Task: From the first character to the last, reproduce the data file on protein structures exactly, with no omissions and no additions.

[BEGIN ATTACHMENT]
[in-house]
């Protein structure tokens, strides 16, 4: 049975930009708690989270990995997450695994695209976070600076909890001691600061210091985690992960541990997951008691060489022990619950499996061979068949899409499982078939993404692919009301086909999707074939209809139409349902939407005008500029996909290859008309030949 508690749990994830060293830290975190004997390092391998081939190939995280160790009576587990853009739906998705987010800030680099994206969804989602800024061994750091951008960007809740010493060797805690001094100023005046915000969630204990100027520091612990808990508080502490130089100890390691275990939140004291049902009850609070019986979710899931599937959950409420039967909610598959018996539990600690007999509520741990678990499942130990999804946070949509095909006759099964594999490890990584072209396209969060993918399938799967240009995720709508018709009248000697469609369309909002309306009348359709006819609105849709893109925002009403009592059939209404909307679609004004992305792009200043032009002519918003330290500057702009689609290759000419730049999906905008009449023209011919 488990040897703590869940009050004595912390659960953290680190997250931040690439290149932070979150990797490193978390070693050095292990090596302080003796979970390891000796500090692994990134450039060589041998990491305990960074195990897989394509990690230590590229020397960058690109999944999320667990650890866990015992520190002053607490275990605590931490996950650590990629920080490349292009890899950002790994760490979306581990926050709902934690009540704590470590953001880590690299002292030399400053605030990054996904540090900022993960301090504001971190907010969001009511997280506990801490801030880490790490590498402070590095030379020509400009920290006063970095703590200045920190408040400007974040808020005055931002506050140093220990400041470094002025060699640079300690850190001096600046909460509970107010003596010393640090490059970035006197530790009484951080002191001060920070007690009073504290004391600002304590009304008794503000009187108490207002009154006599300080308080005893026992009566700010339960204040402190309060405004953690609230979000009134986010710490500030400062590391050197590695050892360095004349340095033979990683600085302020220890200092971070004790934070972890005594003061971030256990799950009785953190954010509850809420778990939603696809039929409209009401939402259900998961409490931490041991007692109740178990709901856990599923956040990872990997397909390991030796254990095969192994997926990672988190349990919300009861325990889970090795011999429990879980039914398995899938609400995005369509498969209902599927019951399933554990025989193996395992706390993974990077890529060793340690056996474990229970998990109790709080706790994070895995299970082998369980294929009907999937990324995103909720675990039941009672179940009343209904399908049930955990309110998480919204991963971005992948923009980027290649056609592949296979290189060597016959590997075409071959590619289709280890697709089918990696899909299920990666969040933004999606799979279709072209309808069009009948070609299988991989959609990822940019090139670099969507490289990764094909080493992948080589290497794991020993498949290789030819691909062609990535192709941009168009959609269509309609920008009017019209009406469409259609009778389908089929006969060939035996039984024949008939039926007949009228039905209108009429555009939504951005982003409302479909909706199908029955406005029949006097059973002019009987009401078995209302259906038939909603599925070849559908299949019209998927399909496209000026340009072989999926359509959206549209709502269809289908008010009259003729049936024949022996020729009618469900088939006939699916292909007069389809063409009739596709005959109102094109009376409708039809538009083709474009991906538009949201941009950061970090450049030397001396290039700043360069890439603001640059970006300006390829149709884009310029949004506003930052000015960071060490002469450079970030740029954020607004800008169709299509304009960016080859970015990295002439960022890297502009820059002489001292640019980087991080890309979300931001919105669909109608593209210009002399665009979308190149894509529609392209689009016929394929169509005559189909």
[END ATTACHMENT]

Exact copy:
[in-house]
């Protein structure tokens, strides 16, 4: 049975930009708690989270990995997450695994695209976070600076909890001691600061210091985690992960541990997951008691060489022990619950499996061979068949899409499982078939993404692919009301086909999707074939209809139409349902939407005008500029996909290859008309030949 508690749990994830060293830290975190004997390092391998081939190939995280160790009576587990853009739906998705987010800030680099994206969804989602800024061994750091951008960007809740010493060797805690001094100023005046915000969630204990100027520091612990808990508080502490130089100890390691275990939140004291049902009850609070019986979710899931599937959950409420039967909610598959018996539990600690007999509520741990678990499942130990999804946070949509095909006759099964594999490890990584072209396209969060993918399938799967240009995720709508018709009248000697469609369309909002309306009348359709006819609105849709893109925002009403009592059939209404909307679609004004992305792009200043032009002519918003330290500057702009689609290759000419730049999906905008009449023209011919 488990040897703590869940009050004595912390659960953290680190997250931040690439290149932070979150990797490193978390070693050095292990090596302080003796979970390891000796500090692994990134450039060589041998990491305990960074195990897989394509990690230590590229020397960058690109999944999320667990650890866990015992520190002053607490275990605590931490996950650590990629920080490349292009890899950002790994760490979306581990926050709902934690009540704590470590953001880590690299002292030399400053605030990054996904540090900022993960301090504001971190907010969001009511997280506990801490801030880490790490590498402070590095030379020509400009920290006063970095703590200045920190408040400007974040808020005055931002506050140093220990400041470094002025060699640079300690850190001096600046909460509970107010003596010393640090490059970035006197530790009484951080002191001060920070007690009073504290004391600002304590009304008794503000009187108490207002009154006599300080308080005893026992009566700010339960204040402190309060405004953690609230979000009134986010710490500030400062590391050197590695050892360095004349340095033979990683600085302020220890200092971070004790934070972890005594003061971030256990799950009785953190954010509850809420778990939603696809039929409209009401939402259900998961409490931490041991007692109740178990709901856990599923956040990872990997397909390991030796254990095969192994997926990672988190349990919300009861325990889970090795011999429990879980039914398995899938609400995005369509498969209902599927019951399933554990025989193996395992706390993974990077890529060793340690056996474990229970998990109790709080706790994070895995299970082998369980294929009907999937990324995103909720675990039941009672179940009343209904399908049930955990309110998480919204991963971005992948923009980027290649056609592949296979290189060597016959590997075409071959590619289709280890697709089918990696899909299920990666969040933004999606799979279709072209309808069009009948070609299988991989959609990822940019090139670099969507490289990764094909080493992948080589290497794991020993498949290789030819691909062609990535192709941009168009959609269509309609920008009017019209009406469409259609009778389908089929006969060939035996039984024949008939039926007949009228039905209108009429555009939504951005982003409302479909909706199908029955406005029949006097059973002019009987009401078995209302259906038939909603599925070849559908299949019209998927399909496209000026340009072989999926359509959206549209709502269809289908008010009259003729049936024949022996020729009618469900088939006939699916292909007069389809063409009739596709005959109102094109009376409708039809538009083709474009991906538009949201941009950061970090450049030397001396290039700043360069890439603001640059970006300006390829149709884009310029949004506003930052000015960071060490002469450079970030740029954020607004800008169709299509304009960016080859970015990295002439960022890297502009820059002489001292640019980087991080890309979300931001919105669909109608593209210009002399665009979308190149894509529609392209689009016929394929169509005559189909």